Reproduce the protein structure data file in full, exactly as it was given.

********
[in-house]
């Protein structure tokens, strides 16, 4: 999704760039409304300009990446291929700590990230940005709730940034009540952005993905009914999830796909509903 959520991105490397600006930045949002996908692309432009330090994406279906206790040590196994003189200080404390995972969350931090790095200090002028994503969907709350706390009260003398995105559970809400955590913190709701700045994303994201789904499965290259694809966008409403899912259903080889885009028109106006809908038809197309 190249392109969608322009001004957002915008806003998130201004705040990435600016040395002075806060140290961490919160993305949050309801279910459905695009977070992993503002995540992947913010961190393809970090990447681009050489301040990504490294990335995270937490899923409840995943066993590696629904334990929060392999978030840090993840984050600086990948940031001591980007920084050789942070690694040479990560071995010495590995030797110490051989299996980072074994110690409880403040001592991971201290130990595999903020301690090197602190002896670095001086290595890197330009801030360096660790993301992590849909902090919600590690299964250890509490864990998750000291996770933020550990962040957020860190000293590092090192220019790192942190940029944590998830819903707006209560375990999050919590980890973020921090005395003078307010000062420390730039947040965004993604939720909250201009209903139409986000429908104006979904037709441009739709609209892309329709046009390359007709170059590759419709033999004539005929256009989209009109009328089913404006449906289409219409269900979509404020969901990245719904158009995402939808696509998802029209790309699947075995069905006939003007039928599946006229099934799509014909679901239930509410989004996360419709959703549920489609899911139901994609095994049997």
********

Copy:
[in-house]
């Protein structure tokens, strides 16, 4: 999704760039409304300009990446291929700590990230940005709730940034009540952005993905009914999830796909509903 959520991105490397600006930045949002996908692309432009330090994406279906206790040590196994003189200080404390995972969350931090790095200090002028994503969907709350706390009260003398995105559970809400955590913190709701700045994303994201789904499965290259694809966008409403899912259903080889885009028109106006809908038809197309 190249392109969608322009001004957002915008806003998130201004705040990435600016040395002075806060140290961490919160993305949050309801279910459905695009977070992993503002995540992947913010961190393809970090990447681009050489301040990504490294990335995270937490899923409840995943066993590696629904334990929060392999978030840090993840984050600086990948940031001591980007920084050789942070690694040479990560071995010495590995030797110490051989299996980072074994110690409880403040001592991971201290130990595999903020301690090197602190002896670095001086290595890197330009801030360096660790993301992590849909902090919600590690299964250890509490864990998750000291996770933020550990962040957020860190000293590092090192220019790192942190940029944590998830819903707006209560375990999050919590980890973020921090005395003078307010000062420390730039947040965004993604939720909250201009209903139409986000429908104006979904037709441009739709609209892309329709046009390359007709170059590759419709033999004539005929256009989209009109009328089913404006449906289409219409269900979509404020969901990245719904158009995402939808696509998802029209790309699947075995069905006939003007039928599946006229099934799509014909679901239930509410989004996360419709959703549920489609899911139901994609095994049997």